Since the formation of the Premier League in 1992, the issue of money and finance in football has been debated regularly in pubs, boardrooms and parliament alike.
Whilst the issues of finances in football did exist pre-Premier League era, the introduction of the Premier League, with its eye-watering broadcasting rights deals, has powered the English game into another stratosphere in terms of its finances, with most of the powerhouses in Europe soon following suit.
This changed the modern game forever.
Make no mistake, the richest clubs have always tended to win the biggest titles in the game, with their ability to offer the biggest transfer fees and the best wages to the elite players.
However, the financial gap between the top and lower clubs was minimal and could be bridged quite quickly, with a few astute signings and a bit of luck along the way.
In the 30 years prior to the Premier League’s formation, there were 11 different Champions of England’s top-flight over that period.
In the 29 seasons since the beginning of the Premier League era, there have been just seven, and the number doesn’t look like it is going to change this year (or anytime soon), with Chelsea, Manchester City and Liverpool looking like the three likely candidates to challenge for the title again this time around.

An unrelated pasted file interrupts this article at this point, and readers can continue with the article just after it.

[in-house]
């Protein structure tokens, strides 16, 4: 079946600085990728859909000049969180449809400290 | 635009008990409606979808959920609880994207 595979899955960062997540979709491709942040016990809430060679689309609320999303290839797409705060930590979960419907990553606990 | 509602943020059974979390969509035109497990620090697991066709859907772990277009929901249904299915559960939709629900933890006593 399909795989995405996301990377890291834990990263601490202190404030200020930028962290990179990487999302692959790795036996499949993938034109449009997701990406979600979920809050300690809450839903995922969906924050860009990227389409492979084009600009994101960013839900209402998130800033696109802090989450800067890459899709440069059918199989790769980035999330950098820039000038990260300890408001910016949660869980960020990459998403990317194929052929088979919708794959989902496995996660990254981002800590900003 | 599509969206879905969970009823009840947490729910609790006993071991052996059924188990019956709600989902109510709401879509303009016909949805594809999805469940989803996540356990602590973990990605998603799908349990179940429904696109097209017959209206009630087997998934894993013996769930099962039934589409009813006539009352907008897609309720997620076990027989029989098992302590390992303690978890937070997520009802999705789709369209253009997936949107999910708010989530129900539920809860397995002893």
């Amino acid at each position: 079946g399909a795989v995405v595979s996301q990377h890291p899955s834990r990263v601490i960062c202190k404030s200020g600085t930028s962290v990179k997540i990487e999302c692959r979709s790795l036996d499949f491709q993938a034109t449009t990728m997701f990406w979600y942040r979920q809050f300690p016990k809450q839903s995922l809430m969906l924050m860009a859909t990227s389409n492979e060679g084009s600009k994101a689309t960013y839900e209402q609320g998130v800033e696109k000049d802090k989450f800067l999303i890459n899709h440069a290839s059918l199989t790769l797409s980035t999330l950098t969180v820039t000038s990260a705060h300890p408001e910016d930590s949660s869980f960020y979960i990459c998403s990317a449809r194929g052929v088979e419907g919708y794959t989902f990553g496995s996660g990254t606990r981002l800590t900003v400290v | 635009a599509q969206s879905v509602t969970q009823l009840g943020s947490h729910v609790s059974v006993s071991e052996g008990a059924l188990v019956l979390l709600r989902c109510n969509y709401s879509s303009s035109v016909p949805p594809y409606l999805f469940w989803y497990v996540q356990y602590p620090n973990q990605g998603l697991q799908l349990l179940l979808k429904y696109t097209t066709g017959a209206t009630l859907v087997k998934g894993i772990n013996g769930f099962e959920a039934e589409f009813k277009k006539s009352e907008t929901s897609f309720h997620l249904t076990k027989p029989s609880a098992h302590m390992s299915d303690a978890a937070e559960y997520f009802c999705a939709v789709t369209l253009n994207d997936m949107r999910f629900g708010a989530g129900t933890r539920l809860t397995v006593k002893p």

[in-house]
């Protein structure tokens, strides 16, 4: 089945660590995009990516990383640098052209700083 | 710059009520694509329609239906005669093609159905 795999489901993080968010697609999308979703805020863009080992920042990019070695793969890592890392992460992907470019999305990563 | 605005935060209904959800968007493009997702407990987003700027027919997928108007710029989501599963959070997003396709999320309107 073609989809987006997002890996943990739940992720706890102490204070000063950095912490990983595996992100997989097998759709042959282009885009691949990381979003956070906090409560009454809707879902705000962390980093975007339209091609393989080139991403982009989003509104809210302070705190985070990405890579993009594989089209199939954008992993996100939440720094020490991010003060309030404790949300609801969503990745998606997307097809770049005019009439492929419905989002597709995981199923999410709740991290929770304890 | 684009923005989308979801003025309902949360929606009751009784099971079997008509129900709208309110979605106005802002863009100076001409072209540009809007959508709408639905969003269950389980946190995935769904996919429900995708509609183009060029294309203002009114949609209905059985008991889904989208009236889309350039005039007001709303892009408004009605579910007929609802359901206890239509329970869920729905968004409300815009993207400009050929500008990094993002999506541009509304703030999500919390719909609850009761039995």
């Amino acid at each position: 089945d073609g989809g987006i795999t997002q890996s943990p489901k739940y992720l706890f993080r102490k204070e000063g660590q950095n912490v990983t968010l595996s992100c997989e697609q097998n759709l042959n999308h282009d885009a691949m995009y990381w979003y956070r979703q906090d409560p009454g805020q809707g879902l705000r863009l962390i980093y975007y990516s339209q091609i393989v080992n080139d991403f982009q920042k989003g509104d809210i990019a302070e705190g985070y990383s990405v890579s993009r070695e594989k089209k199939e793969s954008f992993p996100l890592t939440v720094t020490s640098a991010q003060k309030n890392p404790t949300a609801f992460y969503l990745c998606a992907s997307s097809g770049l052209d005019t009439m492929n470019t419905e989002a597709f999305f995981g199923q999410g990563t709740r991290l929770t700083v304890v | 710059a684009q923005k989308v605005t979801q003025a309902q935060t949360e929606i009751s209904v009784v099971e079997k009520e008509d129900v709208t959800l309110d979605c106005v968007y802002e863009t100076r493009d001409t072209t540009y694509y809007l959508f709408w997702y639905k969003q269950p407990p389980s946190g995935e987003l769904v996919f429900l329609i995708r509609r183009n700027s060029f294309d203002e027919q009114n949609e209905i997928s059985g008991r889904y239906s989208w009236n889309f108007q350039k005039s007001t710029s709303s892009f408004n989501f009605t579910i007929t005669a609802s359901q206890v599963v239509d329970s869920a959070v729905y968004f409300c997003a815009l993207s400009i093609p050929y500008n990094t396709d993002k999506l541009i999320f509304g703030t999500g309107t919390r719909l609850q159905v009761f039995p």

Albeit an outlier in Leicester City’s stunning 2015/16 title-winning campaign, the other 6 winners’ success has come with the aid of a significantly higher proportion of financial backing than most of the other competitors in the league.
Whilst this doesn’t necessarily signify a change in trend, if you look at the teams who have been competing for the Premier League title, you’ll find that the names are largely the same, with Manchester United, Arsenal and Liverpool having been the regular challengers in the early days of the competition, before the wealthy ownerships of Chelsea and Manchester City bought themselves into the party.
A question asked by so many fans of clubs that can’t spent £200 million per year on assets is “will this ever change?”
If the modern game continues to go in this direction, not only will this not change, but it will come to a stage where the same teams will be winning the league, and getting relegated and promoted each season, with little room for variation due to the increased financial gap between the Premier League and the rest of the football food chain.
We have already seen this to an extent, with Norwich City frequently dropping out of the Premier League before returning relatively swiftly on a number of occasions, with West Bromwich Albion, Fulham and Bournemouth threatening to be similar in this regard.
The UEFA Financial Fair Play (FFP) regulations brought into place by UEFA for the 2011-12 season, have ironically made the game anything but a level playing field.
Whilst the manifesto of FFP was to stop clubs like Portsmouth (2010) and Leeds (2001) from going out of business by not allowing clubs to, in essence, spend more than they earn over a certain financial period.
As a result, a regular Premier League clubs such as Crystal Palace being unable to compete with the income that a club like Manchester United or Liverpool brings in.